They had a bubbly house white, served cold, which was absolutely delicious on a hot day.

All of us loved the Cresentine con Salumi Arigianali.  Basically, these are little fried dough puffs (kind of like beignets from New Orleans, without the powdered sugar), served hot.  One puts this lovely creamy cheese on it -- squaquerone -- and then various artisanal salumi, like mortadella, prosciutto, and culatello.

Awesome.  And even better, they have the recipe on the website.

Since I am a creature of habit, I ordered the same entree all 3 times:  Stinco con patate al forno.  Pork shank, with roasted potatoes.  Couldn't get enough.  The fact that it was called 'stinco' was just an added bonus.

Mark, at Trattoria del Rosso, contemplating stinco con patate

Our Bologna apartment really became our home-away-from-home.  It was roomy and comfortable, and the boys who live there left a few things for Maya and Micah to play with.  While we were out and about on most days, we made sure to have a little down time, too.  Since most things in Bologna are closed between 1 and 4:00 pm the afternoons were often spent at the apartment.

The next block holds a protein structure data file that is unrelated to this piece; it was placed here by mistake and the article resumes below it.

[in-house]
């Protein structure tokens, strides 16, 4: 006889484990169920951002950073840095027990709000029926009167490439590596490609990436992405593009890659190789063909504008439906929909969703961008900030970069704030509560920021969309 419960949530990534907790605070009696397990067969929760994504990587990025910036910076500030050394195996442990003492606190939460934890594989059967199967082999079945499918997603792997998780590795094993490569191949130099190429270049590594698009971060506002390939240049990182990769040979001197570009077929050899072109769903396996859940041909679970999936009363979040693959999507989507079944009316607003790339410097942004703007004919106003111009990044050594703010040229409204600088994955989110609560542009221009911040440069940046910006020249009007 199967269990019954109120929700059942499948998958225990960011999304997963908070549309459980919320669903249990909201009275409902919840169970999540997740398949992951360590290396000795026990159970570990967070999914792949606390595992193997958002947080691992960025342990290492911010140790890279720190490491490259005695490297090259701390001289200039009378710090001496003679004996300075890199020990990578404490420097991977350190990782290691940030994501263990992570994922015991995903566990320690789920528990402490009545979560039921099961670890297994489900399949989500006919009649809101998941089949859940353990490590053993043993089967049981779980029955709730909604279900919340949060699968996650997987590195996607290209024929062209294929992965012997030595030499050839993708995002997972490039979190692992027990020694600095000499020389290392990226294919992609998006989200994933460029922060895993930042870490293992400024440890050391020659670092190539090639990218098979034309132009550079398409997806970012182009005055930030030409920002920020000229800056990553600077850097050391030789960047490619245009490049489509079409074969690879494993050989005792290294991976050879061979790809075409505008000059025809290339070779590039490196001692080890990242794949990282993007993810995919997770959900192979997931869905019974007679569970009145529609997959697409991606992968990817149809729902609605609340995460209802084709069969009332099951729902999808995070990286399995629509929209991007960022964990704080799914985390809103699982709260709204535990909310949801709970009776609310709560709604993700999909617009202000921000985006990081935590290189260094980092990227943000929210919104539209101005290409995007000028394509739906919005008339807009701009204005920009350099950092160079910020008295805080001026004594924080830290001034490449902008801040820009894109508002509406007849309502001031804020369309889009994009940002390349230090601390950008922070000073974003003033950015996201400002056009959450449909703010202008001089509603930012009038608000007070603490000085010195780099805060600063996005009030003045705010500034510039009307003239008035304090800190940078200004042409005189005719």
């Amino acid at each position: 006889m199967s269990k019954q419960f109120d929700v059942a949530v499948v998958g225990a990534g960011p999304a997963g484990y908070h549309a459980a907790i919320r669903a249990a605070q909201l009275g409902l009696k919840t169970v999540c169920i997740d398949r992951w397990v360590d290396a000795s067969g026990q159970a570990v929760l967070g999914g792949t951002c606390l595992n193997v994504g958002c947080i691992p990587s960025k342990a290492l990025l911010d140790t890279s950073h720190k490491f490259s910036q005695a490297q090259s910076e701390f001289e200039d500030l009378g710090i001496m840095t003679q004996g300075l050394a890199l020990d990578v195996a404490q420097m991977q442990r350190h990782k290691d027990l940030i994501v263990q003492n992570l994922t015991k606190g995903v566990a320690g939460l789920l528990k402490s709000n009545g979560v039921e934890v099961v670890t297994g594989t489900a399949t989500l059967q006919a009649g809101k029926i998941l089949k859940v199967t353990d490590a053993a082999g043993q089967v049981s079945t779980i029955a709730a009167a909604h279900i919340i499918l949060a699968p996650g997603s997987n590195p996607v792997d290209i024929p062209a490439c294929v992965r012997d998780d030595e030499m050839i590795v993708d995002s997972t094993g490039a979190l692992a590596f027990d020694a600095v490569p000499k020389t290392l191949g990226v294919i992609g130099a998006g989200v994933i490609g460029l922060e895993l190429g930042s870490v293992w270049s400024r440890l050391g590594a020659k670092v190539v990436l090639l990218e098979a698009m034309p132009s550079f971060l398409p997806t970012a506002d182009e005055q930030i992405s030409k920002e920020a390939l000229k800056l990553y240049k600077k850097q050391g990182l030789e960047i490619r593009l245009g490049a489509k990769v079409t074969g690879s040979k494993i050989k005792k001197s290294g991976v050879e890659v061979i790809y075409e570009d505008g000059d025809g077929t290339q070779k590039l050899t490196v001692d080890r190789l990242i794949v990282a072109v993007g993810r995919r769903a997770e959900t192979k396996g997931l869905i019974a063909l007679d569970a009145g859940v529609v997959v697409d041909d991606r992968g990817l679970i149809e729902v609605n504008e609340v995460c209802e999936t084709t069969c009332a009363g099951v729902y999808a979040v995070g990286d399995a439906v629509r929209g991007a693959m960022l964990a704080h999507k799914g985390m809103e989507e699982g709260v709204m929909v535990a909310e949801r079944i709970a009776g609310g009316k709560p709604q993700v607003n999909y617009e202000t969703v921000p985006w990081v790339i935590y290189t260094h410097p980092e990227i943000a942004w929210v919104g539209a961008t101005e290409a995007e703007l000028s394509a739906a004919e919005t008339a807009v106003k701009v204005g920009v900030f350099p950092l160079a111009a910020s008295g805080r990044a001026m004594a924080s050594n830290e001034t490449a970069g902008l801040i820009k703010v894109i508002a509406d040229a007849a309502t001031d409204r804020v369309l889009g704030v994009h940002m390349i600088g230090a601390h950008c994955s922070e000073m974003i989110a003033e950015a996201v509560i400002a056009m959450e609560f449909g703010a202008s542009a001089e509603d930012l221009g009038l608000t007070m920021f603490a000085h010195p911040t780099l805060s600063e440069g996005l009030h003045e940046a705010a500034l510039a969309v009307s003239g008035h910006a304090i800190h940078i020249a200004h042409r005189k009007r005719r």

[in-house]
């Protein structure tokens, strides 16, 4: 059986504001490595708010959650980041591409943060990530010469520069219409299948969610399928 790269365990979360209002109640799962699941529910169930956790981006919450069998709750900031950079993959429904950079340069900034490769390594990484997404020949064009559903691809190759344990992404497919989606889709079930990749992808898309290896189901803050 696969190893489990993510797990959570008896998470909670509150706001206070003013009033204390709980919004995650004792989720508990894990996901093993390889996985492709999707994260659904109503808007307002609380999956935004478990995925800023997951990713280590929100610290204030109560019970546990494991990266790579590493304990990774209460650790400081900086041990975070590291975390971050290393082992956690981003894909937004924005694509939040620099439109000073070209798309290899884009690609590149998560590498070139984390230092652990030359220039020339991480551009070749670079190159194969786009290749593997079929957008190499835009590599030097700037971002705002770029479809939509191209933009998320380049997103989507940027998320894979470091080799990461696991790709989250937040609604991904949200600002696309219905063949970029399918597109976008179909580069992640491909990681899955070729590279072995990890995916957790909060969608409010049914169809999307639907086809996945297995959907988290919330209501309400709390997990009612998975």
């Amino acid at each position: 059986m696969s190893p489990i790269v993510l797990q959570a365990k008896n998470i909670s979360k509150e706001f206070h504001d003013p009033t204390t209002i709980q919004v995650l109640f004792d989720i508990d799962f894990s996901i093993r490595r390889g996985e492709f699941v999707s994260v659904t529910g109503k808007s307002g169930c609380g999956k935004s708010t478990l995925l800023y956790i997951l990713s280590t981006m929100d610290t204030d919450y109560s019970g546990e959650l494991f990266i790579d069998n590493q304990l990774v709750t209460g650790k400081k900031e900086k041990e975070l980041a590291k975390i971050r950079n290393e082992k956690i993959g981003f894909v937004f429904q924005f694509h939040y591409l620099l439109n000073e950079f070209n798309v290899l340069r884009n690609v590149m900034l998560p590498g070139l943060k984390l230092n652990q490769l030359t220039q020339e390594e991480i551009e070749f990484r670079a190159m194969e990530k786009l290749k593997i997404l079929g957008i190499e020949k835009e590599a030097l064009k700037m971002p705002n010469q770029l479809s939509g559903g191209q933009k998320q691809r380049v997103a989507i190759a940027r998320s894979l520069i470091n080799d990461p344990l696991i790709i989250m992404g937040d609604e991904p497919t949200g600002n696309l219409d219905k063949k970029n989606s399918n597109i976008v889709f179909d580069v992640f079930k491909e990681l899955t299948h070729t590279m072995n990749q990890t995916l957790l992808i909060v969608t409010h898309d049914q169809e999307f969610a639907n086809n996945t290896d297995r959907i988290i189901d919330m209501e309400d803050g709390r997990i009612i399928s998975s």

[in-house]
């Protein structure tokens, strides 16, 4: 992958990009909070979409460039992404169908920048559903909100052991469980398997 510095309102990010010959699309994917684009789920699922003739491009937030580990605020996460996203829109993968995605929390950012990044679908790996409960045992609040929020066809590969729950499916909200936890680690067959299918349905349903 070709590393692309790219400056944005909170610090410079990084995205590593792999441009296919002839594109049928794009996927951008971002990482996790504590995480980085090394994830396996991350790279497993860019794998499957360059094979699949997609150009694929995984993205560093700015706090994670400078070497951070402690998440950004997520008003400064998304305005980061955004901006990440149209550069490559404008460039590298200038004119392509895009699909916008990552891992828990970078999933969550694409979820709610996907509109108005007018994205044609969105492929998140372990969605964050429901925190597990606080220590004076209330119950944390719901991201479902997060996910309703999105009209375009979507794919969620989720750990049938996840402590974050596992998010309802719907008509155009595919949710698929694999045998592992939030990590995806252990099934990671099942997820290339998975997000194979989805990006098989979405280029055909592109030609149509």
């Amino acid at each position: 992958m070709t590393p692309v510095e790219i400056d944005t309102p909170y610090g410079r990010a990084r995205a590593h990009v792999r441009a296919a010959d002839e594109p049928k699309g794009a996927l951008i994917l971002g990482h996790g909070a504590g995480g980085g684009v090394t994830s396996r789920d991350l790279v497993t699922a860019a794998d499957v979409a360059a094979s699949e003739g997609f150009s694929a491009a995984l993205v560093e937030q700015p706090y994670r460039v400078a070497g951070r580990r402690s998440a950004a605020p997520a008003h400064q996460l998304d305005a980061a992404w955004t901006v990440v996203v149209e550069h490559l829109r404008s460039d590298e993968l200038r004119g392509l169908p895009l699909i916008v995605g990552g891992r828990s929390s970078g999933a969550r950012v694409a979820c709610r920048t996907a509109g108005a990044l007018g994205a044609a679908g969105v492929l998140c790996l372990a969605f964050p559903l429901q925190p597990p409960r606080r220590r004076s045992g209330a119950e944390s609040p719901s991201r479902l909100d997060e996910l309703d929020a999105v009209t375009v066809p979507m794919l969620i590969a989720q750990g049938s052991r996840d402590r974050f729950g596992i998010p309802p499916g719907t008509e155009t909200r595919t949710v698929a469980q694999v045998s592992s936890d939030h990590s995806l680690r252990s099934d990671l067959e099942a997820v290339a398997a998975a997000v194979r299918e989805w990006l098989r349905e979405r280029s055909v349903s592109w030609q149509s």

The kids were just incredible at entertaining themselves.  Let me give you a few examples.

First, they staged a dramatic film, below.  Shana and I didn't discover this film clip until we got back to Providence -- it was on Maya's camera.  No doubt it will show up as a short in several film festivals in the next year, alongside their re-enactment of Romeo and Juliet starring their stuffed animals (see the Verona blog post.



Second, Micah's favorite toy (other than his Eiffel Tower) was the clothes drying rack.  Yes.  This became the London Underground, the Paris Metro, and the Bologna bus system.  I rode it to the front door a number of times, driven by Micah the Conductor, who also provided the sound effects for the air brakes.